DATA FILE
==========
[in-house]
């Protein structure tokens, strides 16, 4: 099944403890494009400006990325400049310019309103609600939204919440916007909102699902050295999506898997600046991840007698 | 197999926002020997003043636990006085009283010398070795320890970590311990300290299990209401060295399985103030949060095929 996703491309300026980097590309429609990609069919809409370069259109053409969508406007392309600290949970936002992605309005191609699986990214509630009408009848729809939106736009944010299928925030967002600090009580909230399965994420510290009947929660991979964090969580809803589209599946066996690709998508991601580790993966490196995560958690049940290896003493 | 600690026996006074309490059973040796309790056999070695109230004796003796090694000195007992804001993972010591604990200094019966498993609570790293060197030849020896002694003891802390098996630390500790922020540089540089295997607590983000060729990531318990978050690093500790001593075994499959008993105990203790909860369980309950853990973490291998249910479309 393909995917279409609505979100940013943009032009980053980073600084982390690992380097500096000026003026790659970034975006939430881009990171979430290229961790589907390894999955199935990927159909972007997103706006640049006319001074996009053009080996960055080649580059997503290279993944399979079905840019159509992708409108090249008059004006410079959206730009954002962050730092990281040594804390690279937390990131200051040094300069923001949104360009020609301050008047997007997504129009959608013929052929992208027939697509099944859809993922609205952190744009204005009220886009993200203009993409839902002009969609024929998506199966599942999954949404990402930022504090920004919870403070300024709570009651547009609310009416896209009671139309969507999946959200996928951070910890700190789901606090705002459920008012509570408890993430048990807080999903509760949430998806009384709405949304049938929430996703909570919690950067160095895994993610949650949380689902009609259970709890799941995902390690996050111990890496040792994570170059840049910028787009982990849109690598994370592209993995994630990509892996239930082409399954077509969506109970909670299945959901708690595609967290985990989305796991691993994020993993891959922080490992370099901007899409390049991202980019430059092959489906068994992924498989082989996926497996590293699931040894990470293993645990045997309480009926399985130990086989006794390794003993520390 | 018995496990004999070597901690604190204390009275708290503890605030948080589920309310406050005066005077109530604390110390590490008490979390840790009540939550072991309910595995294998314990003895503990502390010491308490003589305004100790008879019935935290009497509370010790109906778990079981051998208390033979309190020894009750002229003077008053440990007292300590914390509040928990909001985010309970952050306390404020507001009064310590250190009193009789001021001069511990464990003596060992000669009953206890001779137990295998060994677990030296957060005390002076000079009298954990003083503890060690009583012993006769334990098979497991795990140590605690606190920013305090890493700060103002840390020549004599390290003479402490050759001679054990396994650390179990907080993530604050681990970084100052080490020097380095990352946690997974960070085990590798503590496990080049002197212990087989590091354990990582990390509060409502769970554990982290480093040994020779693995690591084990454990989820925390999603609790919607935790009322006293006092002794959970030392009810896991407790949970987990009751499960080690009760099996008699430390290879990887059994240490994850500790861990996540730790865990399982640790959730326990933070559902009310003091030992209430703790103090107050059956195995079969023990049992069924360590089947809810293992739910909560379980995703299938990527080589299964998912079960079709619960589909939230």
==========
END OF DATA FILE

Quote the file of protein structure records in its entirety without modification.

[in-house]
């Protein structure tokens, strides 16, 4: 099944403890494009400006990325400049310019309103609600939204919440916007909102699902050295999506898997600046991840007698 | 197999926002020997003043636990006085009283010398070795320890970590311990300290299990209401060295399985103030949060095929 996703491309300026980097590309429609990609069919809409370069259109053409969508406007392309600290949970936002992605309005191609699986990214509630009408009848729809939106736009944010299928925030967002600090009580909230399965994420510290009947929660991979964090969580809803589209599946066996690709998508991601580790993966490196995560958690049940290896003493 | 600690026996006074309490059973040796309790056999070695109230004796003796090694000195007992804001993972010591604990200094019966498993609570790293060197030849020896002694003891802390098996630390500790922020540089540089295997607590983000060729990531318990978050690093500790001593075994499959008993105990203790909860369980309950853990973490291998249910479309 393909995917279409609505979100940013943009032009980053980073600084982390690992380097500096000026003026790659970034975006939430881009990171979430290229961790589907390894999955199935990927159909972007997103706006640049006319001074996009053009080996960055080649580059997503290279993944399979079905840019159509992708409108090249008059004006410079959206730009954002962050730092990281040594804390690279937390990131200051040094300069923001949104360009020609301050008047997007997504129009959608013929052929992208027939697509099944859809993922609205952190744009204005009220886009993200203009993409839902002009969609024929998506199966599942999954949404990402930022504090920004919870403070300024709570009651547009609310009416896209009671139309969507999946959200996928951070910890700190789901606090705002459920008012509570408890993430048990807080999903509760949430998806009384709405949304049938929430996703909570919690950067160095895994993610949650949380689902009609259970709890799941995902390690996050111990890496040792994570170059840049910028787009982990849109690598994370592209993995994630990509892996239930082409399954077509969506109970909670299945959901708690595609967290985990989305796991691993994020993993891959922080490992370099901007899409390049991202980019430059092959489906068994992924498989082989996926497996590293699931040894990470293993645990045997309480009926399985130990086989006794390794003993520390 | 018995496990004999070597901690604190204390009275708290503890605030948080589920309310406050005066005077109530604390110390590490008490979390840790009540939550072991309910595995294998314990003895503990502390010491308490003589305004100790008879019935935290009497509370010790109906778990079981051998208390033979309190020894009750002229003077008053440990007292300590914390509040928990909001985010309970952050306390404020507001009064310590250190009193009789001021001069511990464990003596060992000669009953206890001779137990295998060994677990030296957060005390002076000079009298954990003083503890060690009583012993006769334990098979497991795990140590605690606190920013305090890493700060103002840390020549004599390290003479402490050759001679054990396994650390179990907080993530604050681990970084100052080490020097380095990352946690997974960070085990590798503590496990080049002197212990087989590091354990990582990390509060409502769970554990982290480093040994020779693995690591084990454990989820925390999603609790919607935790009322006293006092002794959970030392009810896991407790949970987990009751499960080690009760099996008699430390290879990887059994240490994850500790861990996540730790865990399982640790959730326990933070559902009310003091030992209430703790103090107050059956195995079969023990049992069924360590089947809810293992739910909560379980995703299938990527080589299964998912079960079709619960589909939230």